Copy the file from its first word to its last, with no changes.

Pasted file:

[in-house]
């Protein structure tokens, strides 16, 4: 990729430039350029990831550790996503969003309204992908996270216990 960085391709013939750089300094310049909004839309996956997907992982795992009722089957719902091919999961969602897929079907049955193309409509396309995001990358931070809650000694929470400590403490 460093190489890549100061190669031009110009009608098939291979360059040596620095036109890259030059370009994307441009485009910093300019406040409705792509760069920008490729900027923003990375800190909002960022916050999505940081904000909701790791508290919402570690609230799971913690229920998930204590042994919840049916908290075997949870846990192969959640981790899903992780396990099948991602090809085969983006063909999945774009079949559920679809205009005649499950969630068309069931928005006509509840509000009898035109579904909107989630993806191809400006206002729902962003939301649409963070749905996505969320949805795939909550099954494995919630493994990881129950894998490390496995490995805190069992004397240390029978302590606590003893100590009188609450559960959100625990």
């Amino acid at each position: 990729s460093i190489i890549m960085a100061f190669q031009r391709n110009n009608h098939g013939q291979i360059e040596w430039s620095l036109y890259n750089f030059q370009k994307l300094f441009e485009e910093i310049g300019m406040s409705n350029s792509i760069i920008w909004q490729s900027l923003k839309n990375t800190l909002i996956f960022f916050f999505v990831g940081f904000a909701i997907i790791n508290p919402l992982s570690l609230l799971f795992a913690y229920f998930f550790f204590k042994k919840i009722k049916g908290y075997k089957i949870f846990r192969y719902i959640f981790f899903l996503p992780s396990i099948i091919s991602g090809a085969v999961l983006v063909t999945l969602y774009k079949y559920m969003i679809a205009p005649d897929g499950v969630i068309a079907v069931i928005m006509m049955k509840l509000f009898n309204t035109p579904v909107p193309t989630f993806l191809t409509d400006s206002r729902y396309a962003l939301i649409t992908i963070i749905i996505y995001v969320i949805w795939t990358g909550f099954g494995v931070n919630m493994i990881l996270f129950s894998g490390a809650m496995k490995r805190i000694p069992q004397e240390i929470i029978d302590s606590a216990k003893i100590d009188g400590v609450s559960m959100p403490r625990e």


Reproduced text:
[in-house]
């Protein structure tokens, strides 16, 4: 990729430039350029990831550790996503969003309204992908996270216990 960085391709013939750089300094310049909004839309996956997907992982795992009722089957719902091919999961969602897929079907049955193309409509396309995001990358931070809650000694929470400590403490 460093190489890549100061190669031009110009009608098939291979360059040596620095036109890259030059370009994307441009485009910093300019406040409705792509760069920008490729900027923003990375800190909002960022916050999505940081904000909701790791508290919402570690609230799971913690229920998930204590042994919840049916908290075997949870846990192969959640981790899903992780396990099948991602090809085969983006063909999945774009079949559920679809205009005649499950969630068309069931928005006509509840509000009898035109579904909107989630993806191809400006206002729902962003939301649409963070749905996505969320949805795939909550099954494995919630493994990881129950894998490390496995490995805190069992004397240390029978302590606590003893100590009188609450559960959100625990």
């Amino acid at each position: 990729s460093i190489i890549m960085a100061f190669q031009r391709n110009n009608h098939g013939q291979i360059e040596w430039s620095l036109y890259n750089f030059q370009k994307l300094f441009e485009e910093i310049g300019m406040s409705n350029s792509i760069i920008w909004q490729s900027l923003k839309n990375t800190l909002i996956f960022f916050f999505v990831g940081f904000a909701i997907i790791n508290p919402l992982s570690l609230l799971f795992a913690y229920f998930f550790f204590k042994k919840i009722k049916g908290y075997k089957i949870f846990r192969y719902i959640f981790f899903l996503p992780s396990i099948i091919s991602g090809a085969v999961l983006v063909t999945l969602y774009k079949y559920m969003i679809a205009p005649d897929g499950v969630i068309a079907v069931i928005m006509m049955k509840l509000f009898n309204t035109p579904v909107p193309t989630f993806l191809t409509d400006s206002r729902y396309a962003l939301i649409t992908i963070i749905i996505y995001v969320i949805w795939t990358g909550f099954g494995v931070n919630m493994i990881l996270f129950s894998g490390a809650m496995k490995r805190i000694p069992q004397e240390i929470i029978d302590s606590a216990k003893i100590d009188g400590v609450s559960m959100p403490r625990e």